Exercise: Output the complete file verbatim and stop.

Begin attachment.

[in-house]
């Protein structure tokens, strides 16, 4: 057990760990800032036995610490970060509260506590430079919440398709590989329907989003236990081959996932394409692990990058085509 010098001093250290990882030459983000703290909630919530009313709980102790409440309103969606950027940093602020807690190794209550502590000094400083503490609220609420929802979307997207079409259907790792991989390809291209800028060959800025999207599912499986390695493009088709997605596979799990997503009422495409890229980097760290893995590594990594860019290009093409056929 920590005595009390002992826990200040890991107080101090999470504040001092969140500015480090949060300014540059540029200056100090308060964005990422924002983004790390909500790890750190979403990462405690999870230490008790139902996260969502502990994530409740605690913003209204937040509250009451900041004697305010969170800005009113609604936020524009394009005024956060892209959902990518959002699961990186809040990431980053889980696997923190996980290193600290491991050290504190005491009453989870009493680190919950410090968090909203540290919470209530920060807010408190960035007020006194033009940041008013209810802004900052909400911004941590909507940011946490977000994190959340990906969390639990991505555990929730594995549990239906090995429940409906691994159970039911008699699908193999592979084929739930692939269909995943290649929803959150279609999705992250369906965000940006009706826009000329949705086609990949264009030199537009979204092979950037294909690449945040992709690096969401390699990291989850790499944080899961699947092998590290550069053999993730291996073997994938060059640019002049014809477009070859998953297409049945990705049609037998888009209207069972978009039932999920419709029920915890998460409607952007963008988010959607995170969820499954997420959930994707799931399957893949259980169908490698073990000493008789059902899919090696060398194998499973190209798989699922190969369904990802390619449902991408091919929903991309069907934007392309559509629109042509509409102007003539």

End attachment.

[in-house]
């Protein structure tokens, strides 16, 4: 057990760990800032036995610490970060509260506590430079919440398709590989329907989003236990081959996932394409692990990058085509 010098001093250290990882030459983000703290909630919530009313709980102790409440309103969606950027940093602020807690190794209550502590000094400083503490609220609420929802979307997207079409259907790792991989390809291209800028060959800025999207599912499986390695493009088709997605596979799990997503009422495409890229980097760290893995590594990594860019290009093409056929 920590005595009390002992826990200040890991107080101090999470504040001092969140500015480090949060300014540059540029200056100090308060964005990422924002983004790390909500790890750190979403990462405690999870230490008790139902996260969502502990994530409740605690913003209204937040509250009451900041004697305010969170800005009113609604936020524009394009005024956060892209959902990518959002699961990186809040990431980053889980696997923190996980290193600290491991050290504190005491009453989870009493680190919950410090968090909203540290919470209530920060807010408190960035007020006194033009940041008013209810802004900052909400911004941590909507940011946490977000994190959340990906969390639990991505555990929730594995549990239906090995429940409906691994159970039911008699699908193999592979084929739930692939269909995943290649929803959150279609999705992250369906965000940006009706826009000329949705086609990949264009030199537009979204092979950037294909690449945040992709690096969401390699990291989850790499944080899961699947092998590290550069053999993730291996073997994938060059640019002049014809477009070859998953297409049945990705049609037998888009209207069972978009039932999920419709029920915890998460409607952007963008988010959607995170969820499954997420959930994707799931399957893949259980169908490698073990000493008789059902899919090696060398194998499973190209798989699922190969369904990802390619449902991408091919929903991309069907934007392309559509629109042509509409102007003539």